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Cruz's trip to Cancun angers shivering Texans

by Compiled by Democrat-Gazette Staff From Wire Reports | February 19, 2021 at 4:33 a.m.
Sen. Ted Cruz, R-Texas, speaks with reporters on Capitol Hill in Washington, Saturday, Feb. 13, 2021, on the fifth day of the second impeachment trial of former President Donald Trump. (AP Photo/Alex Brandon)

DALLAS -- U.S. Sen. Ted Cruz of Texas took his family on vacation to Cancun, Mexico, this week as his home state was paralyzed by a deadly winter storm, drawing criticism from leaders in both parties.

In a statement Thursday, the Republican said he was returning to Texas. He accompanied his family to Mexico a day earlier, he said, only after his daughters asked to go on a trip with friends, given that school was canceled for the week.

"Wanting to be a good dad, I flew down with them last night and am flying back this afternoon," Cruz wrote.

"My staff and I are in constant communication with state and local leaders to get to the bottom of what happened in Texas," he said. "We want our power back, our water on, and our homes warm."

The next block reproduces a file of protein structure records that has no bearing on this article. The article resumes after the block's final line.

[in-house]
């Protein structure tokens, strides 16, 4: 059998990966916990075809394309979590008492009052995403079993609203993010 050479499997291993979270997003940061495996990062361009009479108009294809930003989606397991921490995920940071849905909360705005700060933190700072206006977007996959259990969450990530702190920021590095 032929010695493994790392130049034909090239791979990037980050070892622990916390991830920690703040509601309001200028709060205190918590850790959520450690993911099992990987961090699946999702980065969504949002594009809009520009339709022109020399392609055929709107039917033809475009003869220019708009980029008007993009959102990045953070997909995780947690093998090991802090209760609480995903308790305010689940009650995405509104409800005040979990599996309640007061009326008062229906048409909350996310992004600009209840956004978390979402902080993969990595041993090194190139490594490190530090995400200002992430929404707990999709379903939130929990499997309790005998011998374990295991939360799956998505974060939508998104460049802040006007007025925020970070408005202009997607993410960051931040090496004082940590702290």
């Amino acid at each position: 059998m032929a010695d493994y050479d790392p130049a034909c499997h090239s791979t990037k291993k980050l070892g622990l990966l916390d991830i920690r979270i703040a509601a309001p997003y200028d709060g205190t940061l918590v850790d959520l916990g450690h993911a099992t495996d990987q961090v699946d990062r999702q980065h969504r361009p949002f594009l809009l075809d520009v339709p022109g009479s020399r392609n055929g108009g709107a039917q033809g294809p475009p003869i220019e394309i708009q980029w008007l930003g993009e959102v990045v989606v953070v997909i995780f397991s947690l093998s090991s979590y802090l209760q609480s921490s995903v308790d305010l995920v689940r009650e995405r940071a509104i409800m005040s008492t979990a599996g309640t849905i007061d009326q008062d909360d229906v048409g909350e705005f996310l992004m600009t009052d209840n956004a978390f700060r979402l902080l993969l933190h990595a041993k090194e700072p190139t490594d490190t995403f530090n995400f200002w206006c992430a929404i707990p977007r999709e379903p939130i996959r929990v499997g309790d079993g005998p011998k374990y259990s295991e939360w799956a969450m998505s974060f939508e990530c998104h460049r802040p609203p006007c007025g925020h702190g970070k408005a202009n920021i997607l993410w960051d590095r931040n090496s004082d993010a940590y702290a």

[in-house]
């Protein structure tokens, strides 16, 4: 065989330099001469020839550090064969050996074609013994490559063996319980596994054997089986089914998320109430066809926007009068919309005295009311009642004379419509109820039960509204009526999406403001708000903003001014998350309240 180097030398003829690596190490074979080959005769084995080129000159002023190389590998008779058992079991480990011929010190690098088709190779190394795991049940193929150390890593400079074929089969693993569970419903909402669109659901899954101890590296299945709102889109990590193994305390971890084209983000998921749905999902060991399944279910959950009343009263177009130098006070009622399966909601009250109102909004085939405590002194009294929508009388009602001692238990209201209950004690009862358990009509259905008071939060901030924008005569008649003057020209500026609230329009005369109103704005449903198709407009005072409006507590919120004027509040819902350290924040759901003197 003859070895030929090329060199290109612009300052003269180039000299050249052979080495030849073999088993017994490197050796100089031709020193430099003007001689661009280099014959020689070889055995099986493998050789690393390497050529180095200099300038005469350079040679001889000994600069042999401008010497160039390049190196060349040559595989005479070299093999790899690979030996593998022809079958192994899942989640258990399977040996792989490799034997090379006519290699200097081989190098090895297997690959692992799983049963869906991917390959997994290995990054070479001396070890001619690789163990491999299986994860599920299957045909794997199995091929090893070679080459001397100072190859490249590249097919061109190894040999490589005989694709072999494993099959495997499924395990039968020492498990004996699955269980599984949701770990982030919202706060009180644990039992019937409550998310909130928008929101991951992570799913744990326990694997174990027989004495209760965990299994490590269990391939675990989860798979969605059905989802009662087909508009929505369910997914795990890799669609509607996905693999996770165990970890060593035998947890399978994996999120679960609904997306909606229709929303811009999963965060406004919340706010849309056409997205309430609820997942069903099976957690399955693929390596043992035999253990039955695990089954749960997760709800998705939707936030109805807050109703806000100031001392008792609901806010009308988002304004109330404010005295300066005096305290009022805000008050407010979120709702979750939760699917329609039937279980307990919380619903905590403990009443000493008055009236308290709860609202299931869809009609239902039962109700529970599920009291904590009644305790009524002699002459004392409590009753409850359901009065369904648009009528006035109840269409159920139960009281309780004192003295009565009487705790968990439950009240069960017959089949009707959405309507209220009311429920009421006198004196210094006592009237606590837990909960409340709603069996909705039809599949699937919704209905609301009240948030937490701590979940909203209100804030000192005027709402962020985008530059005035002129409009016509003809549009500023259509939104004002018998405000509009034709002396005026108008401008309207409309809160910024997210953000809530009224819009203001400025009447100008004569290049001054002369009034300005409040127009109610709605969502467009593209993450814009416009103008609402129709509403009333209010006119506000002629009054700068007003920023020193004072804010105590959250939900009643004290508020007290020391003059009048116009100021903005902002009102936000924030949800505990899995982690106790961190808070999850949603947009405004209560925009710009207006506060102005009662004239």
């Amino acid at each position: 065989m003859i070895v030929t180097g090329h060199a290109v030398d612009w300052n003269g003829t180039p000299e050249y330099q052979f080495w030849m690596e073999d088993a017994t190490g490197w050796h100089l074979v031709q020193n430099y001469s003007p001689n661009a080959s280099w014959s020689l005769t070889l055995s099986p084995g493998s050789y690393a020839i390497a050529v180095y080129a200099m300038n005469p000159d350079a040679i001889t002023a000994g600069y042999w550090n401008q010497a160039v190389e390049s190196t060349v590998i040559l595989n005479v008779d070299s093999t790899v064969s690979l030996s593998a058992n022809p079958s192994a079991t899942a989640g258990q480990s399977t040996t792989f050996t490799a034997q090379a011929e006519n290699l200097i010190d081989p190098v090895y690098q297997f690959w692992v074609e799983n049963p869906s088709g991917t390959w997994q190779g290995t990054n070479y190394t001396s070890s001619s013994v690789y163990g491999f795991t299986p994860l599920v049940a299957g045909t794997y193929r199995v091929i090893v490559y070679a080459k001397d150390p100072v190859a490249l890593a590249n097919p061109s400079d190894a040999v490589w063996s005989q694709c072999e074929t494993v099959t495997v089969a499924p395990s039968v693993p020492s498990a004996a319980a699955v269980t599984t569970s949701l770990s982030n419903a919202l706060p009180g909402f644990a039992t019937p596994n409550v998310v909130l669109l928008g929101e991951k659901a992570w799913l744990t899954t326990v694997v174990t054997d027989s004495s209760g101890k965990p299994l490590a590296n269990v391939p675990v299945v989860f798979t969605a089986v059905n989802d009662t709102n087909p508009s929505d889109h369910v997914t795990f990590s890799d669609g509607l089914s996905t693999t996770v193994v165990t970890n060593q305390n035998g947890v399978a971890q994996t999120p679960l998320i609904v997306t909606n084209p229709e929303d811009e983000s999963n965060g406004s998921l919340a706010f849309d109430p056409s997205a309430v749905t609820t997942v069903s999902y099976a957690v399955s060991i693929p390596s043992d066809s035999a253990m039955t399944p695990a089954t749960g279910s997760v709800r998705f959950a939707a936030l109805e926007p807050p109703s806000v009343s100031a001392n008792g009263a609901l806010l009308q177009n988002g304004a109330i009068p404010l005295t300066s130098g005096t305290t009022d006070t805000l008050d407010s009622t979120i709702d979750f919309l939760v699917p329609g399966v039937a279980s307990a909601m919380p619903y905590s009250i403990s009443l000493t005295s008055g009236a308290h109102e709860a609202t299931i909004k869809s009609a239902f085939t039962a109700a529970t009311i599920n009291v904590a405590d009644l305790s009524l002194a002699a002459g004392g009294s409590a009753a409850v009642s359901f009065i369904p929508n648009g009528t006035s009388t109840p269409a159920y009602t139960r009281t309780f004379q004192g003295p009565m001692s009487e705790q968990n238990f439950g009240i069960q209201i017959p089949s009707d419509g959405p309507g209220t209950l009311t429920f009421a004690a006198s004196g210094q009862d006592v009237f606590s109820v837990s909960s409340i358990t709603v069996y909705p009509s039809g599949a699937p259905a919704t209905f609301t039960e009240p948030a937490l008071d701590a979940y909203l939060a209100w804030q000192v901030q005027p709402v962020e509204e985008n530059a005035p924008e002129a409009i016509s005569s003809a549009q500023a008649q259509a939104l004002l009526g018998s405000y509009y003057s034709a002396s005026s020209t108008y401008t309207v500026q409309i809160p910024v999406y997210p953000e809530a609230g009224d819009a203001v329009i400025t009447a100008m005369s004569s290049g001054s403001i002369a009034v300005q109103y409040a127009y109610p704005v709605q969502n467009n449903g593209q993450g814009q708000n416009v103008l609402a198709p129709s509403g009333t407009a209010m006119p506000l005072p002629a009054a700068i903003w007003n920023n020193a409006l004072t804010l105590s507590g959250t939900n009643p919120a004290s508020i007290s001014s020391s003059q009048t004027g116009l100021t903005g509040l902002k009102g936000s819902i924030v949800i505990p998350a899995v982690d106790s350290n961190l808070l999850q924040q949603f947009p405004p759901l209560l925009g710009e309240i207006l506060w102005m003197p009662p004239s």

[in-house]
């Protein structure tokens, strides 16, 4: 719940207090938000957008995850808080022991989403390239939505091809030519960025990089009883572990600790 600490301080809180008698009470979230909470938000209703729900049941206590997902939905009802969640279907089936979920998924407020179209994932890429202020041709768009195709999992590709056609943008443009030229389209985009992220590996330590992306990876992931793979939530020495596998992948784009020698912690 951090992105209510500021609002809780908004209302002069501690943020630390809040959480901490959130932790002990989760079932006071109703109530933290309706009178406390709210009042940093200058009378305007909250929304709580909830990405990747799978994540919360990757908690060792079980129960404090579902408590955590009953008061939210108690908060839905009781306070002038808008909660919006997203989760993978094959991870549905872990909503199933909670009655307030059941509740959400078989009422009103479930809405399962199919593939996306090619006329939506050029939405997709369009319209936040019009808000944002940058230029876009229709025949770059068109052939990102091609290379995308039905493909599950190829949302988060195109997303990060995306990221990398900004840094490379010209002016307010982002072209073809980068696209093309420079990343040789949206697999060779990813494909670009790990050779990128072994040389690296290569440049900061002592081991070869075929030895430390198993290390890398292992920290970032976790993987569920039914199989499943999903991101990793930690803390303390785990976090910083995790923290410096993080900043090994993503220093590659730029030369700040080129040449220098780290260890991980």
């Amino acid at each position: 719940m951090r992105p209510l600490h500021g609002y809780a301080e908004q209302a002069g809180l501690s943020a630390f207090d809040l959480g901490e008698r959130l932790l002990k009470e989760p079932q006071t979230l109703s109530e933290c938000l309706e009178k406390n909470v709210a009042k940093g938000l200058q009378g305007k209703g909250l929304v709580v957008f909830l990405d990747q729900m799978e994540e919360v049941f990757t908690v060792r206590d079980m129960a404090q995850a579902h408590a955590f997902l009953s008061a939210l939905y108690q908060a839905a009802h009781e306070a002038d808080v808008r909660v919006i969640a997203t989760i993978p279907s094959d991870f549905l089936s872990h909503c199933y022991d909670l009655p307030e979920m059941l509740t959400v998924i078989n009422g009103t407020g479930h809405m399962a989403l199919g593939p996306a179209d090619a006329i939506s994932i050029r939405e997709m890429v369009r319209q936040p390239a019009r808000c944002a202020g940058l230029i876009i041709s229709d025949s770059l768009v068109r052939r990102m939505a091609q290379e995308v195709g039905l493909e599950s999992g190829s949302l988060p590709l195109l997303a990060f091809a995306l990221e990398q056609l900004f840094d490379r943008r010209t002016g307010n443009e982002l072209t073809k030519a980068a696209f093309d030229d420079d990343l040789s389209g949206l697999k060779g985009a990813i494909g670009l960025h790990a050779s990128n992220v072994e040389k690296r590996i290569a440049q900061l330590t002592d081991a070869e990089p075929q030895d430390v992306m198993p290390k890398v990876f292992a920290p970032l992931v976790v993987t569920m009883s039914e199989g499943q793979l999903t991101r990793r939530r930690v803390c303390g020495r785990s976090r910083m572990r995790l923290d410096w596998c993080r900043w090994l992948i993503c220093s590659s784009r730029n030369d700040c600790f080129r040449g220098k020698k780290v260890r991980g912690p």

Cruz addressed his travels only hours after The Associated Press and other media outlets reported that he had traveled to Cancun on Wednesday, with hundreds of thousands of Texans still grappling with the fallout of a winter storm that crippled the state's power grid and killed more than three dozen people nationwide, some while trying to keep warm.

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The statement did little to quell a political backlash that comes as Cruz eyes a second presidential run in 2024. He is already one of the most villainized Republicans in Congress, having created adversaries across the political spectrum.

More recently, he emerged as a leader in former President Donald Trump's push to overturn the results of the November election. Billboards calling for his resignation stood along Texas highways earlier in the month.

Even the state Republican Party chairman declined to go to Cruz's defense Thursday.